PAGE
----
The Ripon Forum

Volume 47, No. 1

Winter 2013 Issue

Harnessing the Hispanic Impact

By on August 12, 2014 with 0 Comments


As Congress and the President try to reach a workable solution to the challenges facing America’s immigration system, it is critical that the debate focus not just on the costs of illegal immigration, but the benefits of legal immigration and how the increase in the Hispanic American population is helping to keep some communities from literally fading away.

The numbers tell the story: after decades of immigrant and migrant geographic concentration around urban areas, recent data suggests that other regions of the country are benefitting from an influx of booming Hispanic population growth. In fact, according to the U.S. Department of Agriculture, the “non-metro population” in the U.S. increased by 4.5 percent between 2000 and 2010. Hispanics made up 45 percent of that growth – offsetting what would have otherwise resulted in net population losses during the same period.

As the map below illustrates, in many small communities, the increase in human capital is helping to lay the foundation for potential increased jobs and wages down the road. More jobs and higher wages mean that tax bases will start to expand and communities will start to grow. This is key, for the sad and often unspoken other half to the story is that young and intelligent professionals are leaving rural communities in droves to seek job opportunities elsewhere. A study released last summer by Cornell University Professor Daniel Lichter describes how some of the communities have attempted to reverse this brain drain.

“Population change rate for Hispanics, 2000-2010.”


“Ideas as diverse as free land programs in Kansas, student loan forgiveness programs in West Virginia and Maine, programs such as the Cool Cities Initiative in Michigan and ‘Come Back to Iowa, Please,’” Lichter writes, “have all been instituted as antidotes to out-migration. However, the jury is still out as to whether many of these have the intended effect of stemming population loss and/or retaining educated young adults.”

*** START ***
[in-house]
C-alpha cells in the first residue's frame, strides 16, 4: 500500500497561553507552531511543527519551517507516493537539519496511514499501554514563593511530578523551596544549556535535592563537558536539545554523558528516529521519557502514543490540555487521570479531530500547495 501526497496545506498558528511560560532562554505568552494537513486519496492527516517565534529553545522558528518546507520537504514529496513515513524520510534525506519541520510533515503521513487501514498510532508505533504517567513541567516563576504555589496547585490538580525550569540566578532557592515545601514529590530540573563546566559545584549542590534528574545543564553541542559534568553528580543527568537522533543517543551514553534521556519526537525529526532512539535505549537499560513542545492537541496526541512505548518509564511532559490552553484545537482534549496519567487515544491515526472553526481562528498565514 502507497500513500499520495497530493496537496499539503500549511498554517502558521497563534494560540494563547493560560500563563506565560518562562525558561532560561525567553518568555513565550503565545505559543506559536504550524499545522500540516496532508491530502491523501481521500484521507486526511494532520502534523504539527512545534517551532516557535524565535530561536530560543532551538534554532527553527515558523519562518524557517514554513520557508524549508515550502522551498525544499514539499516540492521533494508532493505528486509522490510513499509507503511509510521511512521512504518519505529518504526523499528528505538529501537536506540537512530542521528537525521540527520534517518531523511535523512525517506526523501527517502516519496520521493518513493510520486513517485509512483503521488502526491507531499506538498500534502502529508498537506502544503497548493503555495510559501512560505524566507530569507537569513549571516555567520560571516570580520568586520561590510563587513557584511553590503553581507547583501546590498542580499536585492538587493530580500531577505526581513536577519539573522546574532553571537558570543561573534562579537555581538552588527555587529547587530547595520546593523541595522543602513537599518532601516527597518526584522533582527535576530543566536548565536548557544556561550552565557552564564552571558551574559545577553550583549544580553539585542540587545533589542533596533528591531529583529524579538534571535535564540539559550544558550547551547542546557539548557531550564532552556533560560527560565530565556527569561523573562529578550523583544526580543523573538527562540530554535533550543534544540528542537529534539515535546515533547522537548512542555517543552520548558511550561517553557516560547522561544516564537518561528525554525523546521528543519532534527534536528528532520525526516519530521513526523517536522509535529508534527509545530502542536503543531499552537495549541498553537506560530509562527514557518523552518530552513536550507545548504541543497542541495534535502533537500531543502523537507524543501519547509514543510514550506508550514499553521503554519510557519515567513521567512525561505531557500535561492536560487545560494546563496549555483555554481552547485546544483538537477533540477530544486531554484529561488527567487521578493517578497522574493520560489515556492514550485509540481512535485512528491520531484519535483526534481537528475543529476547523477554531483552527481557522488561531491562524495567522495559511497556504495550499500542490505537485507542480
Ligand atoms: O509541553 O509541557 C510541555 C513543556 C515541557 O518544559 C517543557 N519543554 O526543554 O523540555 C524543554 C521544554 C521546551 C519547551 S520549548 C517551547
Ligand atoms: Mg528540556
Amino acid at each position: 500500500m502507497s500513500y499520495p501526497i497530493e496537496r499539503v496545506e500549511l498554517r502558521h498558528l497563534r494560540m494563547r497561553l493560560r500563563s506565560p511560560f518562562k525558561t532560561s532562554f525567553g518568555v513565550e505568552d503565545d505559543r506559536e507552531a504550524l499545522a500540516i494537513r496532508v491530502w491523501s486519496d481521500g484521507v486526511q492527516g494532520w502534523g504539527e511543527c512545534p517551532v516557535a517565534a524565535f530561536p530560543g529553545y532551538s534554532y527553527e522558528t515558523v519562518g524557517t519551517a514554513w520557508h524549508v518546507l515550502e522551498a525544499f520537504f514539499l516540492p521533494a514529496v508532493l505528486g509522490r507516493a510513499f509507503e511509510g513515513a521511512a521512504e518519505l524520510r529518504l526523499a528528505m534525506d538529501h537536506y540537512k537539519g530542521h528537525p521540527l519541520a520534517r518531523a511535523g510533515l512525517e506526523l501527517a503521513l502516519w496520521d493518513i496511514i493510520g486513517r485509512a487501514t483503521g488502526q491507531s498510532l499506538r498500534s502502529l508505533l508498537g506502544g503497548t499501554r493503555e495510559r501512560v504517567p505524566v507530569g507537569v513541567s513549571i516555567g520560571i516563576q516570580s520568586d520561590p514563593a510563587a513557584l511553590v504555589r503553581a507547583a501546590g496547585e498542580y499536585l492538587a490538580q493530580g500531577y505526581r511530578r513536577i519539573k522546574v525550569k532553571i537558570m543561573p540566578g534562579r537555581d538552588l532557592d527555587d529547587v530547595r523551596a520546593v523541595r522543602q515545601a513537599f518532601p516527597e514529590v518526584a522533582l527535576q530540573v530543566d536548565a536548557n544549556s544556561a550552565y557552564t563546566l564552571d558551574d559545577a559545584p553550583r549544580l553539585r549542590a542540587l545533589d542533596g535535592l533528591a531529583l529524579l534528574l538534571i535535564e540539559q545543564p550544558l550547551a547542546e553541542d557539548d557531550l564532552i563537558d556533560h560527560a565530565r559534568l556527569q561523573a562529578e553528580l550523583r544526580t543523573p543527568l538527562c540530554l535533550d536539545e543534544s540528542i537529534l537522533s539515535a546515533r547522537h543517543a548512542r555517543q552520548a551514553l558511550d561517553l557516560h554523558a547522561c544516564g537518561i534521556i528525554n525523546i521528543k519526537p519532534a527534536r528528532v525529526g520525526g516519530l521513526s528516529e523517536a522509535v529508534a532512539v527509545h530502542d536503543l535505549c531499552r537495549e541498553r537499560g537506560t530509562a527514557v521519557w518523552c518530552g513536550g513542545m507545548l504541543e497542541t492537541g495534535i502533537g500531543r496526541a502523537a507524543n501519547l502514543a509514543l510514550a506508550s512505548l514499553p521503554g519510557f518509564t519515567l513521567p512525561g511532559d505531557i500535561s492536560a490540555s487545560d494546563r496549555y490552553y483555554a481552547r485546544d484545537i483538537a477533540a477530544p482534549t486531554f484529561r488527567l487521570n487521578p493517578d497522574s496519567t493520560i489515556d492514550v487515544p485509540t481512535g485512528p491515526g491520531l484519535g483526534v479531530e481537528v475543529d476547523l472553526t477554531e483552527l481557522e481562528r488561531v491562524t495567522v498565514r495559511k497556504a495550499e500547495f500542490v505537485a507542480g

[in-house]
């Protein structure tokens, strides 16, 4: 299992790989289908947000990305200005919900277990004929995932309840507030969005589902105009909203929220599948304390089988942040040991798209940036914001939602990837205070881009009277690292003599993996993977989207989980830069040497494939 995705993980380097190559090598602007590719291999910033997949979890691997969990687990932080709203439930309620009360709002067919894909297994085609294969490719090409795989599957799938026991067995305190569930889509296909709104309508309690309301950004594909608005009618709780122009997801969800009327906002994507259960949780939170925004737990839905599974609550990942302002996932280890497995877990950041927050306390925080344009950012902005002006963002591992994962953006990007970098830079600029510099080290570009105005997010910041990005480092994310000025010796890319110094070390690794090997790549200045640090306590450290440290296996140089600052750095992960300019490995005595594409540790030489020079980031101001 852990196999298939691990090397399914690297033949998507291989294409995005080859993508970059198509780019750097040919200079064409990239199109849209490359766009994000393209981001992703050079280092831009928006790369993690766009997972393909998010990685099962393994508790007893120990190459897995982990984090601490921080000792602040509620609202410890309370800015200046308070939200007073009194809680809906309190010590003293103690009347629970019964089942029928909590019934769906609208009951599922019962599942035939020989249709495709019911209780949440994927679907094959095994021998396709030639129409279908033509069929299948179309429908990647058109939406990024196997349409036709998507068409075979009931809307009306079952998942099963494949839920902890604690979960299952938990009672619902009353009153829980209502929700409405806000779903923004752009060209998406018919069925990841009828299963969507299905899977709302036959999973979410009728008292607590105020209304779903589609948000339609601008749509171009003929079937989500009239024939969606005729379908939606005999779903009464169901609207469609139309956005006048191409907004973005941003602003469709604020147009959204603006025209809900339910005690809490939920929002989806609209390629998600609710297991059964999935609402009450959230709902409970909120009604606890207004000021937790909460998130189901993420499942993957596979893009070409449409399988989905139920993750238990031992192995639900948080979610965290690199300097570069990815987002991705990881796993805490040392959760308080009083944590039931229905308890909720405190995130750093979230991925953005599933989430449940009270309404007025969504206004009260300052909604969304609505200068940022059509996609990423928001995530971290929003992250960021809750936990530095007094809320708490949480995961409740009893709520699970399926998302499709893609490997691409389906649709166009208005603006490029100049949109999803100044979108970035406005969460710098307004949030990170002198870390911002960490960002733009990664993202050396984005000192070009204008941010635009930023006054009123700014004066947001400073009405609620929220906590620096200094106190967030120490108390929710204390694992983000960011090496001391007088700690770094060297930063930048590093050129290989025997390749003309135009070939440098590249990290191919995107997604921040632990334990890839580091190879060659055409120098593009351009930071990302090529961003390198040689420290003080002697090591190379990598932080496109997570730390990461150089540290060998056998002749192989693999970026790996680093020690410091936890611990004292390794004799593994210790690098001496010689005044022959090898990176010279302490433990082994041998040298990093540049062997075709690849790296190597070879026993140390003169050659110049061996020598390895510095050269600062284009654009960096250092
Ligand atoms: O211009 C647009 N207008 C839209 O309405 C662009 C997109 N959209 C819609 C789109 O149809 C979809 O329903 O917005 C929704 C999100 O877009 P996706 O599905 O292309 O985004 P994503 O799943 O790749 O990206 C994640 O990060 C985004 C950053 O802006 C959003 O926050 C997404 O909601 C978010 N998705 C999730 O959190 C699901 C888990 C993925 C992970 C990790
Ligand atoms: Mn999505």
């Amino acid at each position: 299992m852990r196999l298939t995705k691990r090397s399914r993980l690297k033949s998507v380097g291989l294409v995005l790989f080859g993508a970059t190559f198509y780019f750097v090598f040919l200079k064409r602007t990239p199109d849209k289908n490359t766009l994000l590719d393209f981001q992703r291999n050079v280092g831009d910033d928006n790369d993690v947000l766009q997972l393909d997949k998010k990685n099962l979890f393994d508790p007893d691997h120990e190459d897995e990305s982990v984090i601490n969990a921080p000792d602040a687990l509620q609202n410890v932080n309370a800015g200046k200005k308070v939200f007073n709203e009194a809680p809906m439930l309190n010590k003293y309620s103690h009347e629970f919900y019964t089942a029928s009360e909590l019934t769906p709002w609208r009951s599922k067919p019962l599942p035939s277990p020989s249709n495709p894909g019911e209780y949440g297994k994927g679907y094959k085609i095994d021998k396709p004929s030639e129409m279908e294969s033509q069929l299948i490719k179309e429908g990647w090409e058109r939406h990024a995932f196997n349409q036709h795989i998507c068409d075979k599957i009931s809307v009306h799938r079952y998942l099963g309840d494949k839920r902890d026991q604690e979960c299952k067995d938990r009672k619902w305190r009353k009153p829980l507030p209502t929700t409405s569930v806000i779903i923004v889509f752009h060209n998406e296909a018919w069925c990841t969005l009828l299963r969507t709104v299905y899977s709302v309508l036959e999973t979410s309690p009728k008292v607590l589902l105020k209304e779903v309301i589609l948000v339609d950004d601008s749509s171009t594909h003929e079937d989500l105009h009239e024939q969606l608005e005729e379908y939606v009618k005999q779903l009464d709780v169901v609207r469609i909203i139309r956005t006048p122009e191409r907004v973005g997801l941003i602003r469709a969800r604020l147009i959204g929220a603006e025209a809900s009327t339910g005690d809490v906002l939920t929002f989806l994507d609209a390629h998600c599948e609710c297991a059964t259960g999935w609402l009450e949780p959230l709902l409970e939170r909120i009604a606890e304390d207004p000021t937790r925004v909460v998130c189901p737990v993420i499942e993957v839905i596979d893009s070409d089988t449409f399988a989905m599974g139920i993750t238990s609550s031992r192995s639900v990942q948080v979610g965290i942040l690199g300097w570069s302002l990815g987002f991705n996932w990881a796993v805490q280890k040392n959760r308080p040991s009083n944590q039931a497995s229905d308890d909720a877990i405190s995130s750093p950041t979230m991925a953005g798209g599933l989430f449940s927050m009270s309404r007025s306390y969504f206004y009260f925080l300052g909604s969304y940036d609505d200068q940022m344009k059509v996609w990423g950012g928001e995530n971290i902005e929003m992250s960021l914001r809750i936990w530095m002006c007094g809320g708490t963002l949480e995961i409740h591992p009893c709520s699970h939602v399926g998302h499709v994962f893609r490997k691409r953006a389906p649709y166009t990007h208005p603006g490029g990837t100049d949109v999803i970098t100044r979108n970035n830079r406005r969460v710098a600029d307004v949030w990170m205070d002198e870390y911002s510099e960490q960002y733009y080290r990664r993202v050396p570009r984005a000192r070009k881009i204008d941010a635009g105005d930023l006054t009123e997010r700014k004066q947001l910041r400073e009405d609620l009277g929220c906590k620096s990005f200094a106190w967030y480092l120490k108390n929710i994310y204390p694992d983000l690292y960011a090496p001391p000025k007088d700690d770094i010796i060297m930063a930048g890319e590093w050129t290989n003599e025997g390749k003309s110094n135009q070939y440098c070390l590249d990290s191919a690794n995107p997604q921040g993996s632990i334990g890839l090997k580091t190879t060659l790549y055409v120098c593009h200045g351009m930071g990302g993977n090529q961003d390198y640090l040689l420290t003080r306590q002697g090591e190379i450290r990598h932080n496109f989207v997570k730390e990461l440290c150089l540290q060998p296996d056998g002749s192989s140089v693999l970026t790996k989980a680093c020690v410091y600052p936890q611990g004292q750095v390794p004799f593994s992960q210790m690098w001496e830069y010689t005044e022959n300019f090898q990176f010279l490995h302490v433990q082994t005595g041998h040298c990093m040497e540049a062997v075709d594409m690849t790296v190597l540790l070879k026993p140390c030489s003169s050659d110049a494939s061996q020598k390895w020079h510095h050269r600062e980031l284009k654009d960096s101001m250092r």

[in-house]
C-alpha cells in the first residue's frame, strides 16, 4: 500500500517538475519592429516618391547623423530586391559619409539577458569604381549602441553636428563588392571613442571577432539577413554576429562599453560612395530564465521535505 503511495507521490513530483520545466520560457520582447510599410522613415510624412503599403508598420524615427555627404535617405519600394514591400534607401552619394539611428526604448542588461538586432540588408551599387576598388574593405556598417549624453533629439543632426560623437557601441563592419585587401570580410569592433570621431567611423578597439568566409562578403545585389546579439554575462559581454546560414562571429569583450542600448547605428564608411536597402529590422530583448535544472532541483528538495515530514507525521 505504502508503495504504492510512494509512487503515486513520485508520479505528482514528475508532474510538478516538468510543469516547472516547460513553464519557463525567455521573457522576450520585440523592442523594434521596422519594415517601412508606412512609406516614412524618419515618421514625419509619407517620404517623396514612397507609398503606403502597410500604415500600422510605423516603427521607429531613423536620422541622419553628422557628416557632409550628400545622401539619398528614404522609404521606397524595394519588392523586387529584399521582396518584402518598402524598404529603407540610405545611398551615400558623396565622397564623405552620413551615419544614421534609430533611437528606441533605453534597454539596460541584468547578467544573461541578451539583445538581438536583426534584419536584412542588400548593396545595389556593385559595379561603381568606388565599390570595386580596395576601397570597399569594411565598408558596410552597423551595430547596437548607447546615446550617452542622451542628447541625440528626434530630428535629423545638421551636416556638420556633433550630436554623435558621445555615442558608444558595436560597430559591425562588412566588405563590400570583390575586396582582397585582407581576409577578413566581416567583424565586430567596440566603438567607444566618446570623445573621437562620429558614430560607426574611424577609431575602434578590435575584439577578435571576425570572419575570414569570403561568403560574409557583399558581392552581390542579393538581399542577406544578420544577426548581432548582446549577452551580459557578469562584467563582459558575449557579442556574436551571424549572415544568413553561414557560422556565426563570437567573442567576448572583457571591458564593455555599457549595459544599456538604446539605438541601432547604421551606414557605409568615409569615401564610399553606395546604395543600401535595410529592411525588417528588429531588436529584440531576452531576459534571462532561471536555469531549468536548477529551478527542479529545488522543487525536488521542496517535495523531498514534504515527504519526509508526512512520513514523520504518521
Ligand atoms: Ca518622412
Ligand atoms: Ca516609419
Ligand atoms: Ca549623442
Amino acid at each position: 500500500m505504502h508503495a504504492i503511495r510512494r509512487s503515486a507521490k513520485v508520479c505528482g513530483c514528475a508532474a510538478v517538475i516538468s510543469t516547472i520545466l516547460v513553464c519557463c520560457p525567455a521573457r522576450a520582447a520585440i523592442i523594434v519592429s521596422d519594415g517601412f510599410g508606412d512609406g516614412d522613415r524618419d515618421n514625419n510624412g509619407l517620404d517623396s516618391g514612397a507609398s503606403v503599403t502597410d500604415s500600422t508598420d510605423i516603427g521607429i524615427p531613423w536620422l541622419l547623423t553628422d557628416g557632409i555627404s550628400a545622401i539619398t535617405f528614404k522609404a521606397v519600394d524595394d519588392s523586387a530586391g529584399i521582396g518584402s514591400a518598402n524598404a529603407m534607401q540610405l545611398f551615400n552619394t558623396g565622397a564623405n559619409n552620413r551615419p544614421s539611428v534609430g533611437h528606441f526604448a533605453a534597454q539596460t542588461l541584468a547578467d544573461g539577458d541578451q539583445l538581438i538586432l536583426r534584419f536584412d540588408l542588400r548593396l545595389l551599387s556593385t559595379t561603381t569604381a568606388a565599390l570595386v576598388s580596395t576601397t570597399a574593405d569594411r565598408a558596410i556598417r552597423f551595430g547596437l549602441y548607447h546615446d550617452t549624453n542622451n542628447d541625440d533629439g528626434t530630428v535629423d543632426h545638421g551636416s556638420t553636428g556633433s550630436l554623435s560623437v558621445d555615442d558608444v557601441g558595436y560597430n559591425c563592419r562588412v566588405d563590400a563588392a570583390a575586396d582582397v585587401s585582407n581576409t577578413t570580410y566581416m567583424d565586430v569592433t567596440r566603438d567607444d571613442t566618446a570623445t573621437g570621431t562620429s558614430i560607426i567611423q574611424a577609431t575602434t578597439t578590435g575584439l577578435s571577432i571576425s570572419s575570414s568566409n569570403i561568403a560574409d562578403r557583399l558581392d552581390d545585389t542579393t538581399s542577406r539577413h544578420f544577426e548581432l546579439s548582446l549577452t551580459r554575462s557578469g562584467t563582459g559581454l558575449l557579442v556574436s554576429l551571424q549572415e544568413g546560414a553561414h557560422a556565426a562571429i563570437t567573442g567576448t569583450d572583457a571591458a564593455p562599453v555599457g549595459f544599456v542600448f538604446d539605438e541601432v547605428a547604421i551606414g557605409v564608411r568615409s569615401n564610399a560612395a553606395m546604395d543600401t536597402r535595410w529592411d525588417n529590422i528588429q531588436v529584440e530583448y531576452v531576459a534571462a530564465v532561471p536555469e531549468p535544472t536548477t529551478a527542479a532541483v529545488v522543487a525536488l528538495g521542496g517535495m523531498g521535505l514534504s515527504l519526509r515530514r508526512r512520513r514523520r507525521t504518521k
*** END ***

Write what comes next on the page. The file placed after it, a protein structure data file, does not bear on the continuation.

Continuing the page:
While the impact these kinds of programs and policies have on rural communities is still being debated, the impact of immigration on many of these communities is becoming increasingly clear. In North Carolina, for example, a 2006 study found that Hispanics contributed more than $9 billion annually to the state’s economy through the purchases they make. This same study found that the costs associated with the public services used by Hispanics were far less than the taxes they paid.

A 2008 study in Oregon took a different tack and focused on the economic impact of unauthorized workers. The study found that eliminating these workers would reduce state and local tax revenues by between $400 and $656 million per year, thereby also reducing funds for basic infrastructure needed in any prosperous community.

It’s true that low-wage, low-skilled jobs aren’t – and shouldn’t – be the exclusive answer to an American economic recovery, but studies like these provide an important context that the current debate over immigration reform often lacks. They also further evidence that while securing our borders must be a consideration of any sound immigration policy, the economic security of America’s rural communities is also at stake.   RF

Jarrad Hensley is Deputy Editor of The Ripon Forum.

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